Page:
It is also the responsibility of the student to become acquainted with the general regulations and administrative procedures governing graduate study, together with the departmental or school regulations which apply to the student’s course of study, and, in consultation with the faculty advisor or advisory committee of the supervising unit, to plan the program and carry out the work in accordance with these regulations and procedures.
Departmental Responsibility for Requirements
Requirements for master’s and doctoral degrees beyond those set forth in these regulations may be established by departments or curricular program committees with the approval of the dean of graduate studies. Individual students may be required to take courses beyond the published requirements in order to successfully complete their degree programs. In such instances the student must be notified in writing upon matriculation by the chair of the department or curricular program, with a copy to be filed in the School of Graduate Studies.
Maintenance of Good Standing
A student maintains good standing in the School of Graduate Studies by registering each fall and spring semester unless on an official leave of absence which has been approved by the School of Graduate Studies. A student is in good standing who meets the standards set by the academic department and the School of Graduate Studies to ensure normal progress toward the fulfillment of the stated requirements at levels of quality without warning or probation or extension of the allowable time limit for degree completion. Students whose quality point averages fall below minimum standards (3.00 for doctoral students; 2.75 for master’s) will automatically be placed on probation until the minimum standards are achieved. In addition, a student will be subject to separation from the university for any of the following reasons:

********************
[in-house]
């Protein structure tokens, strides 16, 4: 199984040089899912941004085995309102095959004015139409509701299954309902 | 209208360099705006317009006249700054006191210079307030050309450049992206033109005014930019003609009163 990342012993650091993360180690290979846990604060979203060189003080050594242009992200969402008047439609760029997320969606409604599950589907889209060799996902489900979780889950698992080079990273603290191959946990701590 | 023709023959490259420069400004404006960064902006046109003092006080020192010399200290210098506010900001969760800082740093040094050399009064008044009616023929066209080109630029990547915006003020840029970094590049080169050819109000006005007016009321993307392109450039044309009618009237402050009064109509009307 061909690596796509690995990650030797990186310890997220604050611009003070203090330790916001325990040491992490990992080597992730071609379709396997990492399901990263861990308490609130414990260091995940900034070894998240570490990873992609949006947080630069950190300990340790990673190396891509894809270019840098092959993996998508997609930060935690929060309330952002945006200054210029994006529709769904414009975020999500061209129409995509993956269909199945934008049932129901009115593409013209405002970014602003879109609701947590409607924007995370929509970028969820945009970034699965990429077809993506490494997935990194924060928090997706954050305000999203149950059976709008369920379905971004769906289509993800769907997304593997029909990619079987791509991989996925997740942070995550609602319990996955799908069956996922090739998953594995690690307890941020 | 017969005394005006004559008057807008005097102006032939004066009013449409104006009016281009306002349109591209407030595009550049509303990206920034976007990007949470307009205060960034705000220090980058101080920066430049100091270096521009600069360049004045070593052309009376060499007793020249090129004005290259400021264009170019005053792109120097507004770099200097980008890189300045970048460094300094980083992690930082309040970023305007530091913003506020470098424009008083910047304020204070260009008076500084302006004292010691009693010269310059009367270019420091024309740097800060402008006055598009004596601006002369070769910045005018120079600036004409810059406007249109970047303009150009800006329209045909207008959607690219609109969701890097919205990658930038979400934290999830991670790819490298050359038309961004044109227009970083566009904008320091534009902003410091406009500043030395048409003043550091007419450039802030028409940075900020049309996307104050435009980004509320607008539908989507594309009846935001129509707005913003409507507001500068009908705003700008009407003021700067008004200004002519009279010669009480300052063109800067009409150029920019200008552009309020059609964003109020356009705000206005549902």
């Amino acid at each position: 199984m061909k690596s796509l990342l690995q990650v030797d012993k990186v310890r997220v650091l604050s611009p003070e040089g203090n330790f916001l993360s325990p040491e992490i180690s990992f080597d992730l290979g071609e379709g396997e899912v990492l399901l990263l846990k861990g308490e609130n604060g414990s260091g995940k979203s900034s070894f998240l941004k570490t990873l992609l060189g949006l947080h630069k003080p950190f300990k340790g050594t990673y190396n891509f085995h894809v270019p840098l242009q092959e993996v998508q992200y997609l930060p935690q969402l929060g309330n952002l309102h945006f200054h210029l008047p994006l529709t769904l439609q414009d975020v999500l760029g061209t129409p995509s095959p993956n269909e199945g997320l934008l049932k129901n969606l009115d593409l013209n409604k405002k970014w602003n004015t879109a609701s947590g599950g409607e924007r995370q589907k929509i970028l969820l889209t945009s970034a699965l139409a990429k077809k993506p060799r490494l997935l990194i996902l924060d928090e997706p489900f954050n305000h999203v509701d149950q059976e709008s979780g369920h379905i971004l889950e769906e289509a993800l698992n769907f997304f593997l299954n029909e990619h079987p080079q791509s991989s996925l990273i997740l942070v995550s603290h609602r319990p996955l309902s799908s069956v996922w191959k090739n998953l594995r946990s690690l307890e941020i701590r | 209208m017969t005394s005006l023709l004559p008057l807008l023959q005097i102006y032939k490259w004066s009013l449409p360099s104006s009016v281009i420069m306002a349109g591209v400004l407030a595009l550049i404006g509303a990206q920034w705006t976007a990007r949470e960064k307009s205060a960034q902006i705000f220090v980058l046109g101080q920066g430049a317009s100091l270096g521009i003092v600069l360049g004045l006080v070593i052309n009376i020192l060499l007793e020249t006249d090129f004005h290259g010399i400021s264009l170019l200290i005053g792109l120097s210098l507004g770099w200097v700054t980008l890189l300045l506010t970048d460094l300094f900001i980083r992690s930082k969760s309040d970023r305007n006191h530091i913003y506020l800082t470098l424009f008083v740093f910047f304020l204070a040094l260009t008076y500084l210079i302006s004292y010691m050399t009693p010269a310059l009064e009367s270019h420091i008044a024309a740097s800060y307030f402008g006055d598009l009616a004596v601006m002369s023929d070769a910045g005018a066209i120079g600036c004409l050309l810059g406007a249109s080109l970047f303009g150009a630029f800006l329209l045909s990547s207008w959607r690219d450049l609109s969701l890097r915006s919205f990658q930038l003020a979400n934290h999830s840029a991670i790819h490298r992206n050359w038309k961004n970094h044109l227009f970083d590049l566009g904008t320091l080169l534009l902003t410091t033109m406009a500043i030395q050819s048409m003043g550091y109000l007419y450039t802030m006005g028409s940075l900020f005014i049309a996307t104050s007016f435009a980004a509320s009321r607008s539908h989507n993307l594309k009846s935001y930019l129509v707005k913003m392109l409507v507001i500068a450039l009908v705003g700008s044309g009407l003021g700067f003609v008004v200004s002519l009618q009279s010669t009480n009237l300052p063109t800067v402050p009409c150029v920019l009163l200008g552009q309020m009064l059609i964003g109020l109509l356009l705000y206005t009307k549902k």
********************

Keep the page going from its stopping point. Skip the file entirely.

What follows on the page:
- Failure to achieve a quality-point average of 2.50 or higher at the completion of 12 semester hours or 2 semesters of graduate study.
- Failure to achieve a quality-point average of 2.75 or higher at the completion of 21 semester hours or 4 semesters of graduate study.